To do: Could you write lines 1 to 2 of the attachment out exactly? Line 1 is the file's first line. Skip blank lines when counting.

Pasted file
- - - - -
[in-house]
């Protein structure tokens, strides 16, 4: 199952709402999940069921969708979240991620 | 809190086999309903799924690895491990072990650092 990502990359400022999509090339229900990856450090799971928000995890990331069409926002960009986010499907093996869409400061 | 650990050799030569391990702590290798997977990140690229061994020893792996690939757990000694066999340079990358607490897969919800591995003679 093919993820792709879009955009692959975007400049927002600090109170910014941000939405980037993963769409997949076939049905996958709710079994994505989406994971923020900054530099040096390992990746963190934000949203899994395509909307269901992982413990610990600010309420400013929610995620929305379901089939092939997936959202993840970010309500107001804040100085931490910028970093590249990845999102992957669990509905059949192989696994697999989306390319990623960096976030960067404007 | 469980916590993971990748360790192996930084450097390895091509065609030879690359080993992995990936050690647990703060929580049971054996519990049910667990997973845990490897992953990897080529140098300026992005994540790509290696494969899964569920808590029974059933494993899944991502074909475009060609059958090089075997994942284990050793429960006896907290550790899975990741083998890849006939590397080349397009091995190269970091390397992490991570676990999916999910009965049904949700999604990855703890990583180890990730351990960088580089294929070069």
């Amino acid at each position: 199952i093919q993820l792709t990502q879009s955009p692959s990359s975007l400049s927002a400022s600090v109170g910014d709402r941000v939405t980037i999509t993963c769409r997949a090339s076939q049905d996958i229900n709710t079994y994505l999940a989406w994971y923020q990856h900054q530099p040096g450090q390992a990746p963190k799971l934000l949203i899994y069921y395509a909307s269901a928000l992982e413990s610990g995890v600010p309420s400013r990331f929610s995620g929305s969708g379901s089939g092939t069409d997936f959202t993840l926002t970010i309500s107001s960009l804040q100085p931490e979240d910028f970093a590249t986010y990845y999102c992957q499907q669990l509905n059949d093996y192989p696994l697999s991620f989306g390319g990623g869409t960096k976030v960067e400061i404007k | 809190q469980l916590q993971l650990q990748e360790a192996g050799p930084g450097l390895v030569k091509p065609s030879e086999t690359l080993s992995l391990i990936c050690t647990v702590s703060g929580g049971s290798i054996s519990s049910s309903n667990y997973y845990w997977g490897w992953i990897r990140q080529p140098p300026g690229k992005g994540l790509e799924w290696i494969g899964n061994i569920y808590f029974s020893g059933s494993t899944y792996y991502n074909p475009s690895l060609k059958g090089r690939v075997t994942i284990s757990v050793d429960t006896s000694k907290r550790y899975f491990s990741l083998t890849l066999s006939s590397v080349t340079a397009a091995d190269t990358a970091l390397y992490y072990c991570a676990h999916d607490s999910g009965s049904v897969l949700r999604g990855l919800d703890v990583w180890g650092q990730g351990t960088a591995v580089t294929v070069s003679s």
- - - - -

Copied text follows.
[in-house]
């Protein structure tokens, strides 16, 4: 199952709402999940069921969708979240991620 | 809190086999309903799924690895491990072990650092 990502990359400022999509090339229900990856450090799971928000995890990331069409926002960009986010499907093996869409400061 | 650990050799030569391990702590290798997977990140690229061994020893792996690939757990000694066999340079990358607490897969919800591995003679 093919993820792709879009955009692959975007400049927002600090109170910014941000939405980037993963769409997949076939049905996958709710079994994505989406994971923020900054530099040096390992990746963190934000949203899994395509909307269901992982413990610990600010309420400013929610995620929305379901089939092939997936959202993840970010309500107001804040100085931490910028970093590249990845999102992957669990509905059949192989696994697999989306390319990623960096976030960067404007 | 469980916590993971990748360790192996930084450097390895091509065609030879690359080993992995990936050690647990703060929580049971054996519990049910667990997973845990490897992953990897080529140098300026992005994540790509290696494969899964569920808590029974059933494993899944991502074909475009060609059958090089075997994942284990050793429960006896907290550790899975990741083998890849006939590397080349397009091995190269970091390397992490991570676990999916999910009965049904949700999604990855703890990583180890990730351990960088580089294929070069």